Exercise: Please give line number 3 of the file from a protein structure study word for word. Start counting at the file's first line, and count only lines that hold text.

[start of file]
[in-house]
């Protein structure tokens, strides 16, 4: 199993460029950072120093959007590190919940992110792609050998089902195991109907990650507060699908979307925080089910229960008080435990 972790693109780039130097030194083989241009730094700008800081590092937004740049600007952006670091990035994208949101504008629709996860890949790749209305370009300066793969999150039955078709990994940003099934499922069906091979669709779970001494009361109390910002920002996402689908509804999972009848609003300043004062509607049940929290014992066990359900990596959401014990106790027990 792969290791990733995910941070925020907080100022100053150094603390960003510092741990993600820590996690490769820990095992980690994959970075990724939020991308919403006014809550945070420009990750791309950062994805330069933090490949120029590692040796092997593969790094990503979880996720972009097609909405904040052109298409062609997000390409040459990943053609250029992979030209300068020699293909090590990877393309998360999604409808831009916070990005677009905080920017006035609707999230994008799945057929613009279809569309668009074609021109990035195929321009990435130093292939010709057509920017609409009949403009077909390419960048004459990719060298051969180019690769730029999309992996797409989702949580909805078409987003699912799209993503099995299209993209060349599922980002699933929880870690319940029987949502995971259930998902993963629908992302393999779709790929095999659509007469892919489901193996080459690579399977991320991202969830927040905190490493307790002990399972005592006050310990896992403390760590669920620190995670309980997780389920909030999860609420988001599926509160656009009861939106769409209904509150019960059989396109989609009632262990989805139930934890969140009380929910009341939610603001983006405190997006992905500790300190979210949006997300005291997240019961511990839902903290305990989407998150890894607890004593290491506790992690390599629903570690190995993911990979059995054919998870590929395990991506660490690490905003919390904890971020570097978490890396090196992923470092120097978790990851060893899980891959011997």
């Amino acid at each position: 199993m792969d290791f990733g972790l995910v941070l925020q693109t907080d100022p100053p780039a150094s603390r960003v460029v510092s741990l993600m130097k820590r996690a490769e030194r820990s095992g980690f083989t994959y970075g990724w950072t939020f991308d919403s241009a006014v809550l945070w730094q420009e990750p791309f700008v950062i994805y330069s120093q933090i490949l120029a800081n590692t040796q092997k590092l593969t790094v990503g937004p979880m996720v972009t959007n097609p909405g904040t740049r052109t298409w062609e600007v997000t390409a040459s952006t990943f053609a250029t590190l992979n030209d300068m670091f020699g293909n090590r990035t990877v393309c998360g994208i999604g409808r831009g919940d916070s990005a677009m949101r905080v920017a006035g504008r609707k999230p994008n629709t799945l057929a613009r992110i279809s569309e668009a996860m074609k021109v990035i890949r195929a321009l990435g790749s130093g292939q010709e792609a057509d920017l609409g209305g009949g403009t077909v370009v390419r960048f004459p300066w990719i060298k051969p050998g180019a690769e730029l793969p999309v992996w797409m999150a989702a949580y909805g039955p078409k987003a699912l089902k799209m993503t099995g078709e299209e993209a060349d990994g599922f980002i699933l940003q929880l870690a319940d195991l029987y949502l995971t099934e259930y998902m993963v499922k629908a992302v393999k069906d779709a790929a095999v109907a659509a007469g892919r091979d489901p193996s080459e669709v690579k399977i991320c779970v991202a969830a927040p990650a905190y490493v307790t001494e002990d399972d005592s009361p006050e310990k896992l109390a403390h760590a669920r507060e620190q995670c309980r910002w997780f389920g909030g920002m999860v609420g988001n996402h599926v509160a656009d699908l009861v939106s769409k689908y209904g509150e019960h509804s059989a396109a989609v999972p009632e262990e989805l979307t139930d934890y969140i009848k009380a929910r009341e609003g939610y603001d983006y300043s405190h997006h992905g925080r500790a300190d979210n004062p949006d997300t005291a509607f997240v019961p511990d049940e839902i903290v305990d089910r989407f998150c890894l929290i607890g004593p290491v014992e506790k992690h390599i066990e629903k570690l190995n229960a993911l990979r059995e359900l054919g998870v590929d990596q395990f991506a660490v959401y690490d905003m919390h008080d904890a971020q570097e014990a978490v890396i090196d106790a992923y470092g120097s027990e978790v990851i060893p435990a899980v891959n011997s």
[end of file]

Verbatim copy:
């Amino acid at each position: 199993m792969d290791f990733g972790l995910v941070l925020q693109t907080d100022p100053p780039a150094s603390r960003v460029v510092s741990l993600m130097k820590r996690a490769e030194r820990s095992g980690f083989t994959y970075g990724w950072t939020f991308d919403s241009a006014v809550l945070w730094q420009e990750p791309f700008v950062i994805y330069s120093q933090i490949l120029a800081n590692t040796q092997k590092l593969t790094v990503g937004p979880m996720v972009t959007n097609p909405g904040t740049r052109t298409w062609e600007v997000t390409a040459s952006t990943f053609a250029t590190l992979n030209d300068m670091f020699g293909n090590r990035t990877v393309c998360g994208i999604g409808r831009g919940d916070s990005a677009m949101r905080v920017a006035g504008r609707k999230p994008n629709t799945l057929a613009r992110i279809s569309e668009a996860m074609k021109v990035i890949r195929a321009l990435g790749s130093g292939q010709e792609a057509d920017l609409g209305g009949g403009t077909v370009v390419r960048f004459p300066w990719i060298k051969p050998g180019a690769e730029l793969p999309v992996w797409m999150a989702a949580y909805g039955p078409k987003a699912l089902k799209m993503t099995g078709e299209e993209a060349d990994g599922f980002i699933l940003q929880l870690a319940d195991l029987y949502l995971t099934e259930y998902m993963v499922k629908a992302v393999k069906d779709a790929a095999v109907a659509a007469g892919r091979d489901p193996s080459e669709v690579k399977i991320c779970v991202a969830a927040p990650a905190y490493v307790t001494e002990d399972d005592s009361p006050e310990k896992l109390a403390h760590a669920r507060e620190q995670c309980r910002w997780f389920g909030g920002m999860v609420g988001n996402h599926v509160a656009d699908l009861v939106s769409k689908y209904g509150e019960h509804s059989a396109a989609v999972p009632e262990e989805l979307t139930d934890y969140i009848k009380a929910r009341e609003g939610y603001d983006y300043s405190h997006h992905g925080r500790a300190d979210n004062p949006d997300t005291a509607f997240v019961p511990d049940e839902i903290v305990d089910r989407f998150c890894l929290i607890g004593p290491v014992e506790k992690h390599i066990e629903k570690l190995n229960a993911l990979r059995e359900l054919g998870v590929d990596q395990f991506a660490v959401y690490d905003m919390h008080d904890a971020q570097e014990a978490v890396i090196d106790a992923y470092g120097s027990e978790v990851i060893p435990a899980v891959n011997s």